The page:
How safe is your shopping bag? - WCAX.COM Local Vermont News, Weather and Sports-

How safe is your shopping bag?

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Paper or plastic? It's a decision most shoppers are confronted with at the grocery store. For some, there's a third option: the reusable bag. It's a popular choice at Burlington's City Market.

"It's a bag where they take recycled water bottles and they shred them, then weave them into fabric," said Allison Weinhagen of City Market.

City Market distributes about 30,000 of these reusable bags every year. They come from a California company called 1 Bag at a Time.

"A reusable bag takes a little bit of plastic and goes a long way and it reduces our footprint on the planet. And it reduces our need for disposal," manufacturer Lisa Foster said.

Foster says one of her bags lasts up to two years and will replace 1,000 disposable bags. But there's a tag inside that's causing some angst.

"We get a couple of calls every year. Of course, for Vermonters, the tag is a little jarring," Weinhagen said. "People are not used to seeing it, but there's really nothing wrong with these bags."

Here's the warning: "This product may contain chemicals known to the state of California to cause cancer and/or birth defects or other reproductive harm."

There are more than 900 chemicals that trigger this warning label under Proposition 65. For decades, California has been the lone state requiring businesses to notify consumers about possible toxicity.

"They have two very large scientific bodies that have to determine that the chemical is toxic, so it does represent a lot of good scientific work," Vermont Toxicologist Sarah Vose said.

"It is surprising," said Ty Danco, a customer. "Knowing City Market, I would think it would be hemp or something like that."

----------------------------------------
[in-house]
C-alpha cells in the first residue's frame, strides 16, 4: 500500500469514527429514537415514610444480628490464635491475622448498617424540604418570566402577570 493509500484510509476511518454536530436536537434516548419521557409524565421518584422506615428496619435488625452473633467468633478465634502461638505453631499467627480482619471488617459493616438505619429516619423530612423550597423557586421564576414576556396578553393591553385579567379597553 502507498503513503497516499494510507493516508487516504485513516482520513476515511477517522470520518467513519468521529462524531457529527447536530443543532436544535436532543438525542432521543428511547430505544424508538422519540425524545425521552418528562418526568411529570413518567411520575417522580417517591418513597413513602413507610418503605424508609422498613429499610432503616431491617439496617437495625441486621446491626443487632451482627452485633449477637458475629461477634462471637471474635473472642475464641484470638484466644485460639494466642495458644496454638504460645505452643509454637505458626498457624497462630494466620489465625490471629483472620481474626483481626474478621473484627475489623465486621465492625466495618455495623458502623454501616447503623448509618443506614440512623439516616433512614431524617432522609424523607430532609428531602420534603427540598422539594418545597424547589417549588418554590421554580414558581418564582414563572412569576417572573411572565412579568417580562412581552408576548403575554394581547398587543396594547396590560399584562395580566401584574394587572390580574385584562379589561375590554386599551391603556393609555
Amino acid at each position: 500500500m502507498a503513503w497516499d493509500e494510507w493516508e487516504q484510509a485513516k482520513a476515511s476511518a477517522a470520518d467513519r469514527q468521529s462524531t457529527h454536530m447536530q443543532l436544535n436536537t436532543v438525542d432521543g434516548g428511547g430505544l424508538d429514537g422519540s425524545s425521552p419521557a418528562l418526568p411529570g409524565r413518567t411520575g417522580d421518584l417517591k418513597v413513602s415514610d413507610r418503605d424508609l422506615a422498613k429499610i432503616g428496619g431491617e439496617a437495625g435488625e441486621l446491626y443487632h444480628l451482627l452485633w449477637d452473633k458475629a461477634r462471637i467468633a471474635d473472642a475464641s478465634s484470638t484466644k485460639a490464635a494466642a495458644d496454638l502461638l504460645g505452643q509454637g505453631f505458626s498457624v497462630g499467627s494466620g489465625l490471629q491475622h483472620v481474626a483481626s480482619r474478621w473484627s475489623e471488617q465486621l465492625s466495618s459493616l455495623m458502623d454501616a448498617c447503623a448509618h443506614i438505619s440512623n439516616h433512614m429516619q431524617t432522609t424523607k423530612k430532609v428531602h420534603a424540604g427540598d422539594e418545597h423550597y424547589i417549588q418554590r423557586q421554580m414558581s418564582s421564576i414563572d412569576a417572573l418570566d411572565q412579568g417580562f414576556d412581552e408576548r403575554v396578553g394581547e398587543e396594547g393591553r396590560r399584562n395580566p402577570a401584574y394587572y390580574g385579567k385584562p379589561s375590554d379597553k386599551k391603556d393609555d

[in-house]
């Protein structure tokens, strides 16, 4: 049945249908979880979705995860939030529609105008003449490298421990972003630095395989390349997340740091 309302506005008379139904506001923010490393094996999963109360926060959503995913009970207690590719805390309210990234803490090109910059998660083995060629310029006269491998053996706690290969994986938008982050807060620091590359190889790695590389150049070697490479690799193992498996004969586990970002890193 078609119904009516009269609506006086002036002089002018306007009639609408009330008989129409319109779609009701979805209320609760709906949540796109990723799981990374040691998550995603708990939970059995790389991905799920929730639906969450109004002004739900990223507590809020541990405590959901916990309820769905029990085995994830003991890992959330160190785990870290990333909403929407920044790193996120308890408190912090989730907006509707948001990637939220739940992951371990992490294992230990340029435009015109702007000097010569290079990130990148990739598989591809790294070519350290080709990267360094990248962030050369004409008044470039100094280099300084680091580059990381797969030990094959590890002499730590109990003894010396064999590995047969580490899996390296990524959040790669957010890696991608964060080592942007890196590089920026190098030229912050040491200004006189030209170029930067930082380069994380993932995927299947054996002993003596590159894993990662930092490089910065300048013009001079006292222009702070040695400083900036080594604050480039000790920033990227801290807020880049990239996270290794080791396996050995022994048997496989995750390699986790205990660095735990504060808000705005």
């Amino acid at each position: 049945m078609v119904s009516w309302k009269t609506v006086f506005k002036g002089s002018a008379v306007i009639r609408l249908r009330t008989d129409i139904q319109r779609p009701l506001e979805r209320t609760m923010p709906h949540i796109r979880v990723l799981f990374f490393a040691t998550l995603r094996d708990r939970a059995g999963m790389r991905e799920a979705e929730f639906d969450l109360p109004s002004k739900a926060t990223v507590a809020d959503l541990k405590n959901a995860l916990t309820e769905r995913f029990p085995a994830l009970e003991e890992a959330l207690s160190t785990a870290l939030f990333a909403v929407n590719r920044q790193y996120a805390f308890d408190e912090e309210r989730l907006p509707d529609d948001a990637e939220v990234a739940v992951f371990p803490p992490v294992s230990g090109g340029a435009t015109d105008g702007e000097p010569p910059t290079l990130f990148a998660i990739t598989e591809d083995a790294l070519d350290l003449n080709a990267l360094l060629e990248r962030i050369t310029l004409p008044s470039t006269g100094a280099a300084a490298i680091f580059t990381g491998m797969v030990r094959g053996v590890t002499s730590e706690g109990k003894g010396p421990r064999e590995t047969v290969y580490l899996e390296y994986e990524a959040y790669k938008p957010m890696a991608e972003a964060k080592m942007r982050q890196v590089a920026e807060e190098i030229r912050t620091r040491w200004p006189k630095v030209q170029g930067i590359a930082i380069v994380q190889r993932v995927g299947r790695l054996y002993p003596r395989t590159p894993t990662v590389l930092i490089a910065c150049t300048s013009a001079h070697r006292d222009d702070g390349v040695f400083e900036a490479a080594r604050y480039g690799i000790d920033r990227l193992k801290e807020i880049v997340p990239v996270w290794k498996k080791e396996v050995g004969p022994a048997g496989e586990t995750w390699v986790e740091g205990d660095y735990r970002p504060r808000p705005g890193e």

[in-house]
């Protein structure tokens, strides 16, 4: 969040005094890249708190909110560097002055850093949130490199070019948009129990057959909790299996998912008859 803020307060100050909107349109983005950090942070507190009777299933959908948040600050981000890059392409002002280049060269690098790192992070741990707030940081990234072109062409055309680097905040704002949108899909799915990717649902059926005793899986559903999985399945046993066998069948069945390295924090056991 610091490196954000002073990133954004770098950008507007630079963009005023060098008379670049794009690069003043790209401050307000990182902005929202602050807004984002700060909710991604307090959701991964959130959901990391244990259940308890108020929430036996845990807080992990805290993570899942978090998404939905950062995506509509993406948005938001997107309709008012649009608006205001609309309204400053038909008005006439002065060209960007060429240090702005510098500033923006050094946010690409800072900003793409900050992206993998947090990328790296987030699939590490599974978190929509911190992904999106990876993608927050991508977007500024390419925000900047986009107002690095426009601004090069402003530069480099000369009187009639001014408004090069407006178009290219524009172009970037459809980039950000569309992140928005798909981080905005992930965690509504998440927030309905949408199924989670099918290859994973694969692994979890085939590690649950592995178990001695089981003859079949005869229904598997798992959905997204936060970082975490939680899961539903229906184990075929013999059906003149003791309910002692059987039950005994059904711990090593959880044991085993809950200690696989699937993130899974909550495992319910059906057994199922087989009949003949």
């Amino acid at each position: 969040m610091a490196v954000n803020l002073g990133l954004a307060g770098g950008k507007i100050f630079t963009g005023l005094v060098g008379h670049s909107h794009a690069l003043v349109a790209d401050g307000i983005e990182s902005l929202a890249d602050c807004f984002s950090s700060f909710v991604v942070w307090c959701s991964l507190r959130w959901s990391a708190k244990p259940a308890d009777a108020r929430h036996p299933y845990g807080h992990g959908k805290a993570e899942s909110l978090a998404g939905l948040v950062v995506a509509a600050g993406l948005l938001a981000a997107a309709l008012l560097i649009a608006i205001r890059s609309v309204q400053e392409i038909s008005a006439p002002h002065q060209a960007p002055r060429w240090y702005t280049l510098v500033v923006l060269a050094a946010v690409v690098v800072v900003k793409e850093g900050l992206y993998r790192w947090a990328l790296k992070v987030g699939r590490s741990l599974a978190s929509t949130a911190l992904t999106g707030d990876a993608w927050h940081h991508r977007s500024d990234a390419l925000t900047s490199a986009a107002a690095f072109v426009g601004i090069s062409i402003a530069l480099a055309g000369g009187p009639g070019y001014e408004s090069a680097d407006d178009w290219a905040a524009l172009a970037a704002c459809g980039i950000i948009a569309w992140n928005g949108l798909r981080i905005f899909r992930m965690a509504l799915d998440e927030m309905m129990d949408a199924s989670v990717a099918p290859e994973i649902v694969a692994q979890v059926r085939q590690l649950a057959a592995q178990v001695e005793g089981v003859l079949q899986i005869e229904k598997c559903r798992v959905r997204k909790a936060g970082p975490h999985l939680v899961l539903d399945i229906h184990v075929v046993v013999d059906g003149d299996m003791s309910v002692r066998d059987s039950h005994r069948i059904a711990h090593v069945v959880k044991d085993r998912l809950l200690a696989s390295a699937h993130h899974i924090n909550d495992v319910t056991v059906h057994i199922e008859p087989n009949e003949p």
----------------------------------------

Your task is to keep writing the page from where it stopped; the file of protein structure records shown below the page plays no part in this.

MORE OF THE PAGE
Since these plastic bags are made in China and sold nationwide, Foster chose to label all products, not just the ones intended for California customers. But she maintains her bags are safe.

"As long as you're using it for the intended use, for short-term storage or carrying of products, there's no risk at all," Foster said. "I wouldn't recommend using it for long-term storage or direct contact with any kind of food or liquids you might be drinking."

"That's ridiculous. It is a totally unnecessary threat to human health," said Paul Burns, who heads Vermont's Public Interest Research Group.

The consumer and environmental advocacy nonprofit VPIRG supports Prop 65. Burns says it allows consumers to make informed choices.

"There's almost no good reason that a business would continue to use a toxic chemical in a product of any sort if they can get away without that toxic chemical," Burns said.

Others say so many products contain this warning, it's lost its meaning. And manufacturers, like Foster, argue it makes their products sound unnecessarily dangerous.

"Education, information is always good," Danco said.

The health department says the harm level is chemical specific. So if you have any concerns, your best bet is to contact the manufacturer directly and request more information on the chemicals that trigger the warning.

We don't want to give you the impression these bags are the only items in question. Reporter Jennifer Costa ordered slippers and they came with a Prop 65 tag. The warnings are most commonly found on items like children's toys, soda, costume jewelry, lunchboxes and electronic devices.

The health department is getting ready to implement a law to give consumers information on chemicals in toys and children's items. It should take effect in 2017.

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